Gerard Butler is crying.
It's a sunny afternoon and the actor best known as King Leonidas in "300" had just sauntered into a Los Feliz eatery, fresh off his Harley, adorned in a black T-shirt, army green pants and a helmet tucked close to his newly trim body. He's charmed the wait staff, ordered a salad along with his café latte so his guest won't have to eat alone, and is affably sharing anecdotes. Yet the moment he revisits his time in South Africa, playing Sam Childers, the real-life gun-wielding preacher who went to the Sudan and started an orphanage, his emotions can't be contained.
"This happened to me a lot when we were filming. I would just be overcome," he says through tears. "I feel every emotion. I haven't talked much about this movie in a while, and I did the other day, and I just started crying. I cried for about five minutes."
This time Butler's crying jag lasts a good two minutes.
"I don't know how I'm going to get through this," he says with a laugh while wiping his eyes as he ponders the exhaustive national media tour he's about to embark on to promote his upcoming passion project "Machine Gun Preacher," which opens Sept. 23.
Directed by Marc Forster ("Quantum of Solace"), "Preacher" forced Butler to examine his own demons as he embodied the violent, rageful Childers, a rural Pennsylvania native who transformed his drug-riddled, crime-filled life after finding God. Childers' born-again experience led him to becoming a preacher in his hometown before traveling to Africa, where he came upon hundreds of children orphaned at the hands of the Lord's Resistance Army, which was staging a violent campaign throughout Uganda, Sudan and the Congo. The atrocities propelled Childers to found an orphanage in Sudan in 1998 that now houses more than 200 children and feeds more than 1,000.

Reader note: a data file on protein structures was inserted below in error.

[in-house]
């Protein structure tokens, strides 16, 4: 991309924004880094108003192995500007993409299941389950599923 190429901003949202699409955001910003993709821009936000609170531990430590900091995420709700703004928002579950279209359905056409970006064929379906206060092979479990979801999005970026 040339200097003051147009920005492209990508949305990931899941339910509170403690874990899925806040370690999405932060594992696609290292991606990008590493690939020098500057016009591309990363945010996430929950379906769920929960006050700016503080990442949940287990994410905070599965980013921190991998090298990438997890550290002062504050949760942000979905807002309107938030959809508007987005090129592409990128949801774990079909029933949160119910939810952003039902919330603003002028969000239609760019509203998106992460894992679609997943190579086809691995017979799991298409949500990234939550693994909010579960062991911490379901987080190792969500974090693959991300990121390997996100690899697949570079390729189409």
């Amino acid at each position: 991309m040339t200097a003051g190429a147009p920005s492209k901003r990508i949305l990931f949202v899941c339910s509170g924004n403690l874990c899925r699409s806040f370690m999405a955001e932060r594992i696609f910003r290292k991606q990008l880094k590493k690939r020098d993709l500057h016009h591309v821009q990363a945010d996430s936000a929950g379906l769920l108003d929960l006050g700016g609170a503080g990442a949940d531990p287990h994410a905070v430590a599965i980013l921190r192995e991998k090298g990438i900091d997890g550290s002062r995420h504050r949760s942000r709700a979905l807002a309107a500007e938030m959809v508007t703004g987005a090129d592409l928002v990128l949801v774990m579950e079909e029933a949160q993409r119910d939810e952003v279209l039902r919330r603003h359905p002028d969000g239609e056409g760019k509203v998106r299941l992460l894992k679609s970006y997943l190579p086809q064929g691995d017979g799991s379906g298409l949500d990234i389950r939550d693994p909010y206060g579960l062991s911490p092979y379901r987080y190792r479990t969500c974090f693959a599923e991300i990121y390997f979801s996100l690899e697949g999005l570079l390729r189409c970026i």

"A lot of the feelings I felt with Sam, the violence and the craziness, being out of control and not knowing how to live your life, I had all that," says Butler, who remade himself as an actor after his unhappiness with his first career as a lawyer led him to use alcohol and drugs. "Did I go around stabbing people and shooting people? No. Did I end up in Africa building an orphanage? No. But I did have a massive transformation in my life where I sorted everything out."
For Butler, who from July 2009 through March 2010 starred in what "could have been a career killer" five movies (including "The Ugly Truth" and "Law-Abiding Citizen"), the commitment to the part of Childers began a year before the cameras even started rolling. The 41-year-old Scot would sporadically meet with Forster and screenwriter Jason Keller for marathon sessions to deconstruct each scene. It's clearly a movie that affects him deeply but also one that allows him to "gain some gravitas and weight as an actor," he says.
It was also a unique experience for Keller to work so closely with a film's star.
"I think it was a great responsibility for Gerry to play the role of a guy who is alive, a guy who is as dynamic as Sam with a story that's so incredible," says Keller. "During the sessions, and even when we were filming, I saw him going deeper and deeper [into the role]. It was an incredible burden [for him]."
By Nicole Sperling, Los Angeles Times
September 4, 2011